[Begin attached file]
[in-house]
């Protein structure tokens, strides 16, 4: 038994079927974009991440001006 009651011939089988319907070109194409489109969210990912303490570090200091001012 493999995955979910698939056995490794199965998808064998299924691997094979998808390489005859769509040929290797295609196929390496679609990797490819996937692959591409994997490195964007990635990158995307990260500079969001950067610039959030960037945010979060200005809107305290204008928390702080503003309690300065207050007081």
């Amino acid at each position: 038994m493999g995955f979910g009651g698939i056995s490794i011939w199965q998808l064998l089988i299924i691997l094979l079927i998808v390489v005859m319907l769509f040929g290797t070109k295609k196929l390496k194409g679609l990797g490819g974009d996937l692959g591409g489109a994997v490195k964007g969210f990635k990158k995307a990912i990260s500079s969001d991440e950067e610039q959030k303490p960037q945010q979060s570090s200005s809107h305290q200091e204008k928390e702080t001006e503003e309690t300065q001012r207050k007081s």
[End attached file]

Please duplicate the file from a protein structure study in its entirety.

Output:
[in-house]
């Protein structure tokens, strides 16, 4: 038994079927974009991440001006 009651011939089988319907070109194409489109969210990912303490570090200091001012 493999995955979910698939056995490794199965998808064998299924691997094979998808390489005859769509040929290797295609196929390496679609990797490819996937692959591409994997490195964007990635990158995307990260500079969001950067610039959030960037945010979060200005809107305290204008928390702080503003309690300065207050007081």
């Amino acid at each position: 038994m493999g995955f979910g009651g698939i056995s490794i011939w199965q998808l064998l089988i299924i691997l094979l079927i998808v390489v005859m319907l769509f040929g290797t070109k295609k196929l390496k194409g679609l990797g490819g974009d996937l692959g591409g489109a994997v490195k964007g969210f990635k990158k995307a990912i990260s500079s969001d991440e950067e610039q959030k303490p960037q945010q979060s570090s200005s809107h305290q200091e204008k928390e702080t001006e503003e309690t300065q001012r207050k007081s």